A group of U.S. states, cities and businesses are officially outlining plans to meet Paris Climate Agreement goals, despite President Donald Trump's announcement that the U.S. will withdraw from the accord.
The effort, called America's Pledge, is being led by businessman and former New York City Mayor Michael Bloomberg and California Gov. Jerry Brown. It comprises 20 states, 110 cities and more than 1,300 businesses.
A press release on the effort said "if these non-federal actors were a country, their economy would be the third largest in the world."
At a United Nations climate change conference on Saturday, Bloomberg said, "the American government may have pulled out of the Paris agreement, but the American people are committed to its goals, and there is nothing Washington can do to stop us."
This comes as no surprise on Bloomberg's part — as the U.N. Secretary General's Special Envoy for Cities and Climate Change, he pledged up to $15 million to the U.N.'s climate agency through his foundation shortly after the U.S. pulled out of the agreement.
The main goal of America's Pledge is to reduce U.S. economy-wide emissions by 26-28 percent below 2005 levels by 2025, as outlined in the Paris Climate Agreement. Several states have already begun those efforts.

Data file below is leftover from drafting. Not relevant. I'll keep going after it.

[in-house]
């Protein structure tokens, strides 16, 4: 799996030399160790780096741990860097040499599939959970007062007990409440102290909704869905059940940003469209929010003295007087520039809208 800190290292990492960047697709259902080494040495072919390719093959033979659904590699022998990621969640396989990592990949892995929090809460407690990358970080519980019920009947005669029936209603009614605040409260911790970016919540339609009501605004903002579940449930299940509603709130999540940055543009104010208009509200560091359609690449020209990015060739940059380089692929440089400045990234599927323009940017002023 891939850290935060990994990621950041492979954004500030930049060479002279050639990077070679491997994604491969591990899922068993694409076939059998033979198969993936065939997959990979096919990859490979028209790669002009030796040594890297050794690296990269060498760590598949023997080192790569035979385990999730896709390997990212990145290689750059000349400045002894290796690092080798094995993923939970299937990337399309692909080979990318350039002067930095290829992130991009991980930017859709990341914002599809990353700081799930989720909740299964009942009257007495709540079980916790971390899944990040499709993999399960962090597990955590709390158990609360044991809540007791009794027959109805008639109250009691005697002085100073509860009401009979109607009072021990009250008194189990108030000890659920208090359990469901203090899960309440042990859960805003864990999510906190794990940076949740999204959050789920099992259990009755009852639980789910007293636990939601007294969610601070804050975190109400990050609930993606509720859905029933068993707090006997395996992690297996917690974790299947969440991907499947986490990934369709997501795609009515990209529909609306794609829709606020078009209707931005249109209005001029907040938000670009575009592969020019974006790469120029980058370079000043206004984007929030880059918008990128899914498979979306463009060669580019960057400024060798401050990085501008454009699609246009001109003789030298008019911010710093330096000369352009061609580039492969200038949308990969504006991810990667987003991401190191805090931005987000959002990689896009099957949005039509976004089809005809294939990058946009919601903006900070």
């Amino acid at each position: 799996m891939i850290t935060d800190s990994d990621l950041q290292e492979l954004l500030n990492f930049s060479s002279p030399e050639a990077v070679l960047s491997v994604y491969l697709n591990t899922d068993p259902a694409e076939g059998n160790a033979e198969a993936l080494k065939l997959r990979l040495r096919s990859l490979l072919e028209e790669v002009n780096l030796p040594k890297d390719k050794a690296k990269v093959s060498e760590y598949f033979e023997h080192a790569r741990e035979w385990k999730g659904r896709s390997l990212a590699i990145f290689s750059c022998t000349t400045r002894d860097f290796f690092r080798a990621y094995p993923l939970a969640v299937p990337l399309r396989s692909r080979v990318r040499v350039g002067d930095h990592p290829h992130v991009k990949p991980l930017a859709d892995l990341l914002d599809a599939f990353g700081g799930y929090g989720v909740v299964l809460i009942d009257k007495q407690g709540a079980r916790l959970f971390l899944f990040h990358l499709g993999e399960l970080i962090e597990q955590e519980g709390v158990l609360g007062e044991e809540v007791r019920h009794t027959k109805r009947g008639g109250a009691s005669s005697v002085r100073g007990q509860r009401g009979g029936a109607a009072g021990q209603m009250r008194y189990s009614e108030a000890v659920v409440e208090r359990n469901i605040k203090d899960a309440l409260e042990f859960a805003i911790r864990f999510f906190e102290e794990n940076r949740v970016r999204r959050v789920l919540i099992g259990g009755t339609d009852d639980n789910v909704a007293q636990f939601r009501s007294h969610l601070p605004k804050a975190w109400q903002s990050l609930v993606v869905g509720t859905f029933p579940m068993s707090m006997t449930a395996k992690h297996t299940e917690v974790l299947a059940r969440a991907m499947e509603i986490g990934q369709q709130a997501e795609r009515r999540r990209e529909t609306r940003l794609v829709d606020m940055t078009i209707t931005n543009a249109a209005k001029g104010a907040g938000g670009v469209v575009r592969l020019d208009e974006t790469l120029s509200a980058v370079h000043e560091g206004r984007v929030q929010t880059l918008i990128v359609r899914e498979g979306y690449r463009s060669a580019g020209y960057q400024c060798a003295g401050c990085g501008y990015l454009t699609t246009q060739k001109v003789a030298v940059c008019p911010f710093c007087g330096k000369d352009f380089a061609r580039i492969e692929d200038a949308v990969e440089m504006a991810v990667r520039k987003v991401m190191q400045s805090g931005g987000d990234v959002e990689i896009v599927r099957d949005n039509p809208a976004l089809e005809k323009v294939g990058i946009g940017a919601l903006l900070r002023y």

California has extended its controversial cap-and-trade system. It requires companies to buy permits to release emissions into the atmosphere and caps those emissions at a certain amount.
New York Gov. Andrew Cuomo introduced the Clean Energy Standard this year. The ambitious program "requires that 50 percent of New York's electricity come from renewable energy sources such as solar and wind by 2030." And New York City Mayor Bill de Blasio committed to reducing greenhouse gas emissions by 80 percent by 2050.
North Carolina is already one of the nation's leaders in solar energy, and Gov. Roy Cooper signed legislation shortly after Trump's Paris announcement that will help grow the state's clean energy sector over the next five years.
And those are just the tip of the iceberg.
America's Pledge notes that it will likely need some federal support to meet the Paris accord's lofty goals. But right now, it's working on building a more comprehensive analysis of what members can accomplish without the government.